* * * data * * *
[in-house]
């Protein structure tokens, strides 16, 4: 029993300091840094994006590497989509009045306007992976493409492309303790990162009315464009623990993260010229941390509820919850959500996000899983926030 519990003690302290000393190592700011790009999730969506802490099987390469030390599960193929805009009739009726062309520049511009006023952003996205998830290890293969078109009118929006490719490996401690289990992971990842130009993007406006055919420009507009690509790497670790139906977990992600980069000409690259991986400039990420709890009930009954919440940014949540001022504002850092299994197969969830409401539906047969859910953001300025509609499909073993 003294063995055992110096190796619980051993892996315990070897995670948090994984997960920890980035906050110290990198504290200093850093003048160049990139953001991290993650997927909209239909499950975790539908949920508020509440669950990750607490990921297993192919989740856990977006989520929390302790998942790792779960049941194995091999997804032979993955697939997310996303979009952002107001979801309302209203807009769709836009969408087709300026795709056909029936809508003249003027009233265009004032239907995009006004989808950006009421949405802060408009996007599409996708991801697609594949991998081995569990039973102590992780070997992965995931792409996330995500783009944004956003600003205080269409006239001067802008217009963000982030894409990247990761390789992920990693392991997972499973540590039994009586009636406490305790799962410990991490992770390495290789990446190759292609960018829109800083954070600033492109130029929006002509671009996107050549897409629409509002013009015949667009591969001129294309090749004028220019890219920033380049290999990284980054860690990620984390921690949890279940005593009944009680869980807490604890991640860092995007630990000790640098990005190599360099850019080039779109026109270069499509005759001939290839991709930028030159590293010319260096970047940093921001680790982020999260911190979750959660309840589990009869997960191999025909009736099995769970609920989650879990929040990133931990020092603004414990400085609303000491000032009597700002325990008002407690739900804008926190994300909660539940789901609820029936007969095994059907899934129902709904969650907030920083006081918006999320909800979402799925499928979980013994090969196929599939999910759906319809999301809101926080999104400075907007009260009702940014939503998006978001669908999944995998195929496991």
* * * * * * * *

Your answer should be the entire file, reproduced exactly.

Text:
[in-house]
């Protein structure tokens, strides 16, 4: 029993300091840094994006590497989509009045306007992976493409492309303790990162009315464009623990993260010229941390509820919850959500996000899983926030 519990003690302290000393190592700011790009999730969506802490099987390469030390599960193929805009009739009726062309520049511009006023952003996205998830290890293969078109009118929006490719490996401690289990992971990842130009993007406006055919420009507009690509790497670790139906977990992600980069000409690259991986400039990420709890009930009954919440940014949540001022504002850092299994197969969830409401539906047969859910953001300025509609499909073993 003294063995055992110096190796619980051993892996315990070897995670948090994984997960920890980035906050110290990198504290200093850093003048160049990139953001991290993650997927909209239909499950975790539908949920508020509440669950990750607490990921297993192919989740856990977006989520929390302790998942790792779960049941194995091999997804032979993955697939997310996303979009952002107001979801309302209203807009769709836009969408087709300026795709056909029936809508003249003027009233265009004032239907995009006004989808950006009421949405802060408009996007599409996708991801697609594949991998081995569990039973102590992780070997992965995931792409996330995500783009944004956003600003205080269409006239001067802008217009963000982030894409990247990761390789992920990693392991997972499973540590039994009586009636406490305790799962410990991490992770390495290789990446190759292609960018829109800083954070600033492109130029929006002509671009996107050549897409629409509002013009015949667009591969001129294309090749004028220019890219920033380049290999990284980054860690990620984390921690949890279940005593009944009680869980807490604890991640860092995007630990000790640098990005190599360099850019080039779109026109270069499509005759001939290839991709930028030159590293010319260096970047940093921001680790982020999260911190979750959660309840589990009869997960191999025909009736099995769970609920989650879990929040990133931990020092603004414990400085609303000491000032009597700002325990008002407690739900804008926190994300909660539940789901609820029936007969095994059907899934129902709904969650907030920083006081918006999320909800979402799925499928979980013994090969196929599939999910759906319809999301809101926080999104400075907007009260009702940014939503998006978001669908999944995998195929496991």